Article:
Finite Mathematics : Logic, Sets, and Counting

Example Questions

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Example Question #1 : Logic, Sets, And Counting

If

what is

?

Explanation:

To solve this problem first identify what the notation means and what exactly the question is asking.

means the number of elements in the set  is seven.

means the number of elements in the set  is twelve.

means the number of elements that exist in both  and  is the empty set, thus none of the elements that are in  are in .

Now the question asks to find,

which means to find the number of unique elements that exist in  and in .

Since the intersection of the two sets is the empty set, that means all elements in  and in  are unique.

Thus calculating the answer is as follows,

Example Question #2 : Logic, Sets, And Counting

Let  represent the situation that "The sun is shinning" and  represents the situation "I got sunburnt".

In words, what does  mean?

The sun is shinning and I got sunburnt.

The sun is shinning and I didn't get sunburnt

None of the options.

The sun is not shinning and I got sunburnt.

It is not the case that the sun is shinning and I got sunburnt.

It is not the case that the sun is shinning and I got sunburnt.

Explanation:

First, identify and understand the notation.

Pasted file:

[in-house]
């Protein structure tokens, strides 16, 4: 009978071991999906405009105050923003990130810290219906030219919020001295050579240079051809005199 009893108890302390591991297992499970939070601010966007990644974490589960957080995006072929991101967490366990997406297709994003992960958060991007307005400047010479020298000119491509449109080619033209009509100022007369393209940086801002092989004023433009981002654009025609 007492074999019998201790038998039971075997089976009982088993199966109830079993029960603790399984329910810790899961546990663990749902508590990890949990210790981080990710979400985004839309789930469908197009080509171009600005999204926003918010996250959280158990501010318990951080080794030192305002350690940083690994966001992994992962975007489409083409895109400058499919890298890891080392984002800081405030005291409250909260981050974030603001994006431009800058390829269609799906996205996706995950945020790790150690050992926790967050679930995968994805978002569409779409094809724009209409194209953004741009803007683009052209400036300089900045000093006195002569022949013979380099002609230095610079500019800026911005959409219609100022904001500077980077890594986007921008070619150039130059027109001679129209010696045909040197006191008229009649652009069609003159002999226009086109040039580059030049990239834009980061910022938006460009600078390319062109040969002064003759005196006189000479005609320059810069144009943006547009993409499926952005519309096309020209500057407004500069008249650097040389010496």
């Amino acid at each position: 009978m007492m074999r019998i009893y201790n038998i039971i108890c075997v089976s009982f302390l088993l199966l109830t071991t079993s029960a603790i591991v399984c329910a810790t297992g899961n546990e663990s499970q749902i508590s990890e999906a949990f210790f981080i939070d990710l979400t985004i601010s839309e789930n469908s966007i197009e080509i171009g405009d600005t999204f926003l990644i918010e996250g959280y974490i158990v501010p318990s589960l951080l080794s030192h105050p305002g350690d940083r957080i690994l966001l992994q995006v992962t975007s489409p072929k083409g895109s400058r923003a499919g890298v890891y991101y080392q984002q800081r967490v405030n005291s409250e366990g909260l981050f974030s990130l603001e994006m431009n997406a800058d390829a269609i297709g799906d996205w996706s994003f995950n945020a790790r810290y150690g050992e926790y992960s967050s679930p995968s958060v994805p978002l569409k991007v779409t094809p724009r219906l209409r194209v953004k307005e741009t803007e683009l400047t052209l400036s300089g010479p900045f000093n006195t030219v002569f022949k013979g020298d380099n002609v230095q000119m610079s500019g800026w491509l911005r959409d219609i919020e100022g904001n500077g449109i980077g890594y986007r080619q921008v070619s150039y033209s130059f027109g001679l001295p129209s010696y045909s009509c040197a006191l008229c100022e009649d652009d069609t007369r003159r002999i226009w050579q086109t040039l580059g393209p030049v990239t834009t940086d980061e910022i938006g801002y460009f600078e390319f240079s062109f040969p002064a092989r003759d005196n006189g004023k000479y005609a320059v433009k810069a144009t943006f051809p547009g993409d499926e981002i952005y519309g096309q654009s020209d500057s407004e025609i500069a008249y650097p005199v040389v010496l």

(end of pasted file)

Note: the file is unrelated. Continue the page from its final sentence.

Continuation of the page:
means the intersection between the two sets. The intersection is when both situations overlap and are true.

means "not the case"

Therefore

means "It is not the case that the sun is shinning and I got sunburnt."

Example Question #3 : Logic, Sets, And Counting

If

what is

?

Explanation:

To solve this problem first identify what the notation means and what exactly the question is asking.

means the number of elements in the set  is seven.

means the number of elements in the set  is twelve.

means the number of elements that exist in both  and  are three.

Now the question asks to find,

which means to find the number of unique elements that exist in  and in .

Since the intersection of the two sets is three,

Calculating the answer is as follows,

Example Question #1 : Logic, Sets, And Counting

Given: Sets and such that

Which of the following is a true statement?

and are disjoint sets.

and cannot exist.

and are not disjoint sets.

and are not disjoint sets.

Explanation:

and are defined to be disjoint sets if their intersection has no elements. This occurs if and only if

;

that is, if and only if the number of elements in the union is equal to the sum of the elements in the sets.

By substitution, we see that this is the statement

,

so and exist, and are not disjoint.

Example Question #1 : Logic, Sets, And Counting

Let be the set of the ten best Presidents of the United States.

True or false: is an example of a well-defined set.

False

True

False

Explanation:

A set is well-defined if is defined in a way that makes it clear what elements are and are not in the set. The "ten best Presidents of the United States" is open to the judgment of whoever defines the set, so it is ambiguous which Presidents belong to that set.

Example Question #1 : Logic, Sets, And Counting

True or false: The sentence "7 is a composite number" is a logical statement.

False

True

True

Explanation: